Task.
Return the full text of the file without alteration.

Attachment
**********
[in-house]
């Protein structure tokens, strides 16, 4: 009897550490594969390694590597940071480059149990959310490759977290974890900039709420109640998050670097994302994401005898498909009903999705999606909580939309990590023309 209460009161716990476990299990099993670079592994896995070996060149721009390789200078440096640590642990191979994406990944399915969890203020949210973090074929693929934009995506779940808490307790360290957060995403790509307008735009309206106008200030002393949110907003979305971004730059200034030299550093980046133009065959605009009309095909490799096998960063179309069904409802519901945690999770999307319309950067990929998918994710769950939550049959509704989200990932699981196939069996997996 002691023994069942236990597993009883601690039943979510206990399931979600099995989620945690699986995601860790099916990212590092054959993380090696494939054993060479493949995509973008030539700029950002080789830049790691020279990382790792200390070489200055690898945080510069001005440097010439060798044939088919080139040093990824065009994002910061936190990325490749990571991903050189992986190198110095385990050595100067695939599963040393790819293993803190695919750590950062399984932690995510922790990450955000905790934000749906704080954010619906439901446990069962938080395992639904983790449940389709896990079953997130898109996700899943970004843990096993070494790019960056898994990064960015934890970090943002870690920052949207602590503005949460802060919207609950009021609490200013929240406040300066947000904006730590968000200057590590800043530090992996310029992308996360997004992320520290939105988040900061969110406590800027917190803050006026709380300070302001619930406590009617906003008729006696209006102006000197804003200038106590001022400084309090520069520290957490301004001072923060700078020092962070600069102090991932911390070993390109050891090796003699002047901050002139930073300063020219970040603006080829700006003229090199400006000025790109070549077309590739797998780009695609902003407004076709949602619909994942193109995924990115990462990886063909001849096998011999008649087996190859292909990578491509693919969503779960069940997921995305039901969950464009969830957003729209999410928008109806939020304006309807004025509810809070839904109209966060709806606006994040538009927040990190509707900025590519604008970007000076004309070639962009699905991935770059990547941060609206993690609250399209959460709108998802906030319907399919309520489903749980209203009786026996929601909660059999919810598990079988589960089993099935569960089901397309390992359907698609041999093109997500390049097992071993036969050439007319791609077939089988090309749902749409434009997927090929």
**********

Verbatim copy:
[in-house]
């Protein structure tokens, strides 16, 4: 009897550490594969390694590597940071480059149990959310490759977290974890900039709420109640998050670097994302994401005898498909009903999705999606909580939309990590023309 209460009161716990476990299990099993670079592994896995070996060149721009390789200078440096640590642990191979994406990944399915969890203020949210973090074929693929934009995506779940808490307790360290957060995403790509307008735009309206106008200030002393949110907003979305971004730059200034030299550093980046133009065959605009009309095909490799096998960063179309069904409802519901945690999770999307319309950067990929998918994710769950939550049959509704989200990932699981196939069996997996 002691023994069942236990597993009883601690039943979510206990399931979600099995989620945690699986995601860790099916990212590092054959993380090696494939054993060479493949995509973008030539700029950002080789830049790691020279990382790792200390070489200055690898945080510069001005440097010439060798044939088919080139040093990824065009994002910061936190990325490749990571991903050189992986190198110095385990050595100067695939599963040393790819293993803190695919750590950062399984932690995510922790990450955000905790934000749906704080954010619906439901446990069962938080395992639904983790449940389709896990079953997130898109996700899943970004843990096993070494790019960056898994990064960015934890970090943002870690920052949207602590503005949460802060919207609950009021609490200013929240406040300066947000904006730590968000200057590590800043530090992996310029992308996360997004992320520290939105988040900061969110406590800027917190803050006026709380300070302001619930406590009617906003008729006696209006102006000197804003200038106590001022400084309090520069520290957490301004001072923060700078020092962070600069102090991932911390070993390109050891090796003699002047901050002139930073300063020219970040603006080829700006003229090199400006000025790109070549077309590739797998780009695609902003407004076709949602619909994942193109995924990115990462990886063909001849096998011999008649087996190859292909990578491509693919969503779960069940997921995305039901969950464009969830957003729209999410928008109806939020304006309807004025509810809070839904109209966060709806606006994040538009927040990190509707900025590519604008970007000076004309070639962009699905991935770059990547941060609206993690609250399209959460709108998802906030319907399919309520489903749980209203009786026996929601909660059999919810598990079988589960089993099935569960089901397309390992359907698609041999093109997500390049097992071993036969050439007319791609077939089988090309749902749409434009997927090929």